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The Female Orgasm Takes Carleton By Storm

October 15, 2009 at 12:14 pm
By Claire Weinberg '12

Students of all genders and sexual orientations had come from all over campus (some from as far away as Goodhue!) to attend the program, presented by Dorian Solot and Marshall Miller, a couple who have presented, according to their website, over 450 sex education programs to college students around the country. The goal of the program was simply to shed light on a topic that is often obfuscated (as Solot pointed out, in most sex education classes in grade school, the clitoris is never mentioned or even included in diagrams of female anatomy. "It would be like if you were given a picture of male anatomy," said Solot, "and you were like, excuse me. There's no penis here!") What are the messages society gives women about their orgasms? What can help a woman have an orgasm? How does it physically work? Solot and Miller set out to answer these questions, along with many more that came up throughout the evening.

The program started off with a viewing of the scene in When Harry Met Sally where Sally fakes an orgasm in a restaurant to prove to Harry that he can't tell when women are "faking it." (According to Solot and Miller's website, 44% of men think that women always orgasm when having sex with them; 22% of women say they always orgasm when having sex.) Then we moved on to Cosmo covers with teasers like "Your O Face: What He Thinks When He Sees It!" As Solot pointed out, "When I'm having a really incredible orgasm, I could really care less what 'he' thinks of how I look."

Next, Solot and Miller split the audience into men, women, and people who preferred to stay in a co-ed group, and did a short session pitched to each gender. The women were startlingly honest. In the discussion of masturbation, one woman said she did it all the time when she was younger, was told to stop, and didn't know what "masturbation" was when she first heard the word – she thought it was something only boys did. Another said she had never masturbated, had her first orgasm while having sex, and had no idea what had happened to her. A third woman said she was so nervous when ordering her first vibrator off that she had to have her friend click "confirm" for her. Answers for "what could help a woman have an orgasm?" ranged from positive body image to "chocolate" (it wasn't clear in what capacity). When it came time for open questions, the women were even more direct – what could you do if your partner's penis was just too small? one woman asked, then collapsed into giggles. (Answer: most woman can't orgasm from penetration alone anyway, so improvise, basically. "It's probably not helpful to say to your partner, 'Your penis is too small!'" Solot advised.)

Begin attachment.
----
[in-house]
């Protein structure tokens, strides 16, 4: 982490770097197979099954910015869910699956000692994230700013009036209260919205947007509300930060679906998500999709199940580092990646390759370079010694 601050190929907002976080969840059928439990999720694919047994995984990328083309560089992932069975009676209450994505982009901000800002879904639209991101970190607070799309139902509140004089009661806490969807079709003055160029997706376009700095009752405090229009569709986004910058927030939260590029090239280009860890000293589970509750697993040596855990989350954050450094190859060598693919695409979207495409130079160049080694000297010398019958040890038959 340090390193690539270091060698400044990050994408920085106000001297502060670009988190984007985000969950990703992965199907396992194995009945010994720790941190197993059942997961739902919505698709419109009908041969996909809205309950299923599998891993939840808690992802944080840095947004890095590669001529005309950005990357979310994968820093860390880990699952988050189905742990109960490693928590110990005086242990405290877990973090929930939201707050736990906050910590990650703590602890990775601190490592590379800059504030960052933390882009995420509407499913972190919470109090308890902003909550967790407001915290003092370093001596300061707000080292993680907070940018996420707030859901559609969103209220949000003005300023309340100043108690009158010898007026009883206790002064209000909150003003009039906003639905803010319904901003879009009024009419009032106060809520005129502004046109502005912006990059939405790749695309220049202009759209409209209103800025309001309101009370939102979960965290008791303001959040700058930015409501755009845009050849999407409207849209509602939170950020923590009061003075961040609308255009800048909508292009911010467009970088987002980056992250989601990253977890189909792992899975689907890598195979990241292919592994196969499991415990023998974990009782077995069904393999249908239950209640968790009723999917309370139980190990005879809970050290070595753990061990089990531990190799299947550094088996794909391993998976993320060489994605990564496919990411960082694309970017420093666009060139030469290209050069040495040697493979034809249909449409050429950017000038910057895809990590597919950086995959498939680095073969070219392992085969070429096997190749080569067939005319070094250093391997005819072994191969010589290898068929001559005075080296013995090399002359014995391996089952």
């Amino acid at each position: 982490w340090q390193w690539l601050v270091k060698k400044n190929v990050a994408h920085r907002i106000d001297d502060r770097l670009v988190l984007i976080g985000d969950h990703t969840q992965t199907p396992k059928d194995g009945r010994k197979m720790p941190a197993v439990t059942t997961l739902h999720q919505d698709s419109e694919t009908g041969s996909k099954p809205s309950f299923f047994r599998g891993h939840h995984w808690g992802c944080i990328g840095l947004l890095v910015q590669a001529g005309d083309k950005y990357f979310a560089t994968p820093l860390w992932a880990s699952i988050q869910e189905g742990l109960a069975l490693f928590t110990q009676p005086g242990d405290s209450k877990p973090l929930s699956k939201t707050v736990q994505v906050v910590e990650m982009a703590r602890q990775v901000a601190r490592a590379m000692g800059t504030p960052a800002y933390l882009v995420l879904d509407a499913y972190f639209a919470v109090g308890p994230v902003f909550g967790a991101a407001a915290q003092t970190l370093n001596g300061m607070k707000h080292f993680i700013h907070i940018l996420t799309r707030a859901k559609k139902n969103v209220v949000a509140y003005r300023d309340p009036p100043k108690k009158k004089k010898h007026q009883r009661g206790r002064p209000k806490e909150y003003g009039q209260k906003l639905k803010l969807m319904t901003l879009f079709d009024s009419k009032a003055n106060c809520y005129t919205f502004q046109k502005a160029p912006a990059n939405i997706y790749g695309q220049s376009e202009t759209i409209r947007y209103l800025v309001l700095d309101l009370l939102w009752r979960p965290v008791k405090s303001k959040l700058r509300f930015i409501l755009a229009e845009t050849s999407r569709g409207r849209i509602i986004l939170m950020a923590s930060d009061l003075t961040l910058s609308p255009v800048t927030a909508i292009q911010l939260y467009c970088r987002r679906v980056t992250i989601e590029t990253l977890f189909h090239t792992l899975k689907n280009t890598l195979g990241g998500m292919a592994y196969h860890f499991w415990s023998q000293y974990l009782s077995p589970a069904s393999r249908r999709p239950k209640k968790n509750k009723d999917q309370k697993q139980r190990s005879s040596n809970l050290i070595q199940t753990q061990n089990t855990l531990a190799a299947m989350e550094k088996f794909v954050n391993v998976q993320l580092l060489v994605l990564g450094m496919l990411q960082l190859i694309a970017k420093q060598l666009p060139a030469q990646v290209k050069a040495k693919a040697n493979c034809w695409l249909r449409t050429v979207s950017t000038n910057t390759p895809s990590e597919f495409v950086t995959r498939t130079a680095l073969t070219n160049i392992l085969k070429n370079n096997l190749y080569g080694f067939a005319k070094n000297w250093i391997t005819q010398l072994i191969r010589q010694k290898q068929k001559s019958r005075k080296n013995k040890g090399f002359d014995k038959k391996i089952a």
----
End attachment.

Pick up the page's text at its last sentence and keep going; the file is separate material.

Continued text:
When the groups came back together, there was a brief presentation on the workings of female anatomy. The two male friends I came with were highly inspired by the revelation that men can train themselves, through Kegel exercises, to have "female" orgasms (they can learn to keep themselves from ejaculating, allowing for multiple orgasms). At the end of the program, everyone had learned at least one fact they didn't know before, and a bit of the taboo surrounding the subject had been loosened. After all, it's not every day you come back to the dorm in the evening and everyone greets you with, "So, how was the female orgasm?"